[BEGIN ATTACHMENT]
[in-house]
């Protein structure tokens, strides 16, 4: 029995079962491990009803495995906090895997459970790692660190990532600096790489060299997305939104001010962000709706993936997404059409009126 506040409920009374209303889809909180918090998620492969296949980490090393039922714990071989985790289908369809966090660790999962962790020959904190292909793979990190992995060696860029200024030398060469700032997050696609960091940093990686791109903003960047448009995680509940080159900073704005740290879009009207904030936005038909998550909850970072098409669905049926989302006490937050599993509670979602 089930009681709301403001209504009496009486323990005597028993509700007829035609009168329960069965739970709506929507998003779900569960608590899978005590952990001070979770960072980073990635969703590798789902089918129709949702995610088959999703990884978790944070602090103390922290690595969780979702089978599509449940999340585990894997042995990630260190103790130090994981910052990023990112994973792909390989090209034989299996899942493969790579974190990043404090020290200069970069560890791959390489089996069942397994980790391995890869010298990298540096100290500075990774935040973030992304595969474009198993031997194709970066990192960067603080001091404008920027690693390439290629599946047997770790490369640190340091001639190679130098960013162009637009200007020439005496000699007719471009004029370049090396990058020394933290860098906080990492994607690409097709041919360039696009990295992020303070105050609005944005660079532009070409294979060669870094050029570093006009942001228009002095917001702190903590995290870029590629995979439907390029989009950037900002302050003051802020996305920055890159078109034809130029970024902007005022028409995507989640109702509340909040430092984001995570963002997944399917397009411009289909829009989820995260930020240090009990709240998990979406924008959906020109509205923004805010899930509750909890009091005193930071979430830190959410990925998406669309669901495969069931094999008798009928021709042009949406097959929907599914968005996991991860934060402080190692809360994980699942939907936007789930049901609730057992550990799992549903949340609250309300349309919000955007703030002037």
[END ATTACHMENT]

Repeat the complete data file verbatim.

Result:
[in-house]
């Protein structure tokens, strides 16, 4: 029995079962491990009803495995906090895997459970790692660190990532600096790489060299997305939104001010962000709706993936997404059409009126 506040409920009374209303889809909180918090998620492969296949980490090393039922714990071989985790289908369809966090660790999962962790020959904190292909793979990190992995060696860029200024030398060469700032997050696609960091940093990686791109903003960047448009995680509940080159900073704005740290879009009207904030936005038909998550909850970072098409669905049926989302006490937050599993509670979602 089930009681709301403001209504009496009486323990005597028993509700007829035609009168329960069965739970709506929507998003779900569960608590899978005590952990001070979770960072980073990635969703590798789902089918129709949702995610088959999703990884978790944070602090103390922290690595969780979702089978599509449940999340585990894997042995990630260190103790130090994981910052990023990112994973792909390989090209034989299996899942493969790579974190990043404090020290200069970069560890791959390489089996069942397994980790391995890869010298990298540096100290500075990774935040973030992304595969474009198993031997194709970066990192960067603080001091404008920027690693390439290629599946047997770790490369640190340091001639190679130098960013162009637009200007020439005496000699007719471009004029370049090396990058020394933290860098906080990492994607690409097709041919360039696009990295992020303070105050609005944005660079532009070409294979060669870094050029570093006009942001228009002095917001702190903590995290870029590629995979439907390029989009950037900002302050003051802020996305920055890159078109034809130029970024902007005022028409995507989640109702509340909040430092984001995570963002997944399917397009411009289909829009989820995260930020240090009990709240998990979406924008959906020109509205923004805010899930509750909890009091005193930071979430830190959410990925998406669309669901495969069931094999008798009928021709042009949406097959929907599914968005996991991860934060402080190692809360994980699942939907936007789930049901609730057992550990799992549903949340609250309300349309919000955007703030002037």